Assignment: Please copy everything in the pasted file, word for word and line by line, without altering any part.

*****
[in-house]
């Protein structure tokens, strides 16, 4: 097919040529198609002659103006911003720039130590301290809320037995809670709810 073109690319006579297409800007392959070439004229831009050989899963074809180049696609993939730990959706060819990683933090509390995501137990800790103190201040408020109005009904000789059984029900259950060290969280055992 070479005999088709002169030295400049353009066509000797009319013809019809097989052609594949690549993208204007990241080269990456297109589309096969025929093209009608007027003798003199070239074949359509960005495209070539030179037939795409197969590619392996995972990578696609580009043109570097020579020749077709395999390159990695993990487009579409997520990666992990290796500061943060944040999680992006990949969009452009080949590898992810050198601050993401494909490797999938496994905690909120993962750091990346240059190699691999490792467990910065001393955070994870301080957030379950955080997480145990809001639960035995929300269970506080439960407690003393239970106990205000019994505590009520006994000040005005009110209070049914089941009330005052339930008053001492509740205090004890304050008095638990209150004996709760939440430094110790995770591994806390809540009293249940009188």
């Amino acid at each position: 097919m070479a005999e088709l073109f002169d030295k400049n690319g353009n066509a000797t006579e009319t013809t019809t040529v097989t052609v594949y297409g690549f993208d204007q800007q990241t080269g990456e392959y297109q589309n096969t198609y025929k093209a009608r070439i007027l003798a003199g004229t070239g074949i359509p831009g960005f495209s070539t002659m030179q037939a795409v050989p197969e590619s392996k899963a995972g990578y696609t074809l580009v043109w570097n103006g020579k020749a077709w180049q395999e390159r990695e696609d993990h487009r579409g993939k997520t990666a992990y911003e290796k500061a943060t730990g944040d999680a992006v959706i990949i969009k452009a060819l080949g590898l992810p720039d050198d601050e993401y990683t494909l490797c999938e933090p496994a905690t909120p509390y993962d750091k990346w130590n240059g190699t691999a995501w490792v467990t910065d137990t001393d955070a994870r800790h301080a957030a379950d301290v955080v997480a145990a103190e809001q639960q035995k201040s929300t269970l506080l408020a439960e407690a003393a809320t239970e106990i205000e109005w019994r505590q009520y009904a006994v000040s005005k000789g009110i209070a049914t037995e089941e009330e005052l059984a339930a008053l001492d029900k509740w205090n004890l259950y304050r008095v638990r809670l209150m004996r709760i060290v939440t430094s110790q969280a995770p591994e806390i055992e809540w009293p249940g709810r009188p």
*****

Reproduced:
[in-house]
């Protein structure tokens, strides 16, 4: 097919040529198609002659103006911003720039130590301290809320037995809670709810 073109690319006579297409800007392959070439004229831009050989899963074809180049696609993939730990959706060819990683933090509390995501137990800790103190201040408020109005009904000789059984029900259950060290969280055992 070479005999088709002169030295400049353009066509000797009319013809019809097989052609594949690549993208204007990241080269990456297109589309096969025929093209009608007027003798003199070239074949359509960005495209070539030179037939795409197969590619392996995972990578696609580009043109570097020579020749077709395999390159990695993990487009579409997520990666992990290796500061943060944040999680992006990949969009452009080949590898992810050198601050993401494909490797999938496994905690909120993962750091990346240059190699691999490792467990910065001393955070994870301080957030379950955080997480145990809001639960035995929300269970506080439960407690003393239970106990205000019994505590009520006994000040005005009110209070049914089941009330005052339930008053001492509740205090004890304050008095638990209150004996709760939440430094110790995770591994806390809540009293249940009188």
């Amino acid at each position: 097919m070479a005999e088709l073109f002169d030295k400049n690319g353009n066509a000797t006579e009319t013809t019809t040529v097989t052609v594949y297409g690549f993208d204007q800007q990241t080269g990456e392959y297109q589309n096969t198609y025929k093209a009608r070439i007027l003798a003199g004229t070239g074949i359509p831009g960005f495209s070539t002659m030179q037939a795409v050989p197969e590619s392996k899963a995972g990578y696609t074809l580009v043109w570097n103006g020579k020749a077709w180049q395999e390159r990695e696609d993990h487009r579409g993939k997520t990666a992990y911003e290796k500061a943060t730990g944040d999680a992006v959706i990949i969009k452009a060819l080949g590898l992810p720039d050198d601050e993401y990683t494909l490797c999938e933090p496994a905690t909120p509390y993962d750091k990346w130590n240059g190699t691999a995501w490792v467990t910065d137990t001393d955070a994870r800790h301080a957030a379950d301290v955080v997480a145990a103190e809001q639960q035995k201040s929300t269970l506080l408020a439960e407690a003393a809320t239970e106990i205000e109005w019994r505590q009520y009904a006994v000040s005005k000789g009110i209070a049914t037995e089941e009330e005052l059984a339930a008053l001492d029900k509740w205090n004890l259950y304050r008095v638990r809670l209150m004996r709760i060290v939440t430094s110790q969280a995770p591994e806390i055992e809540w009293p249940g709810r009188p």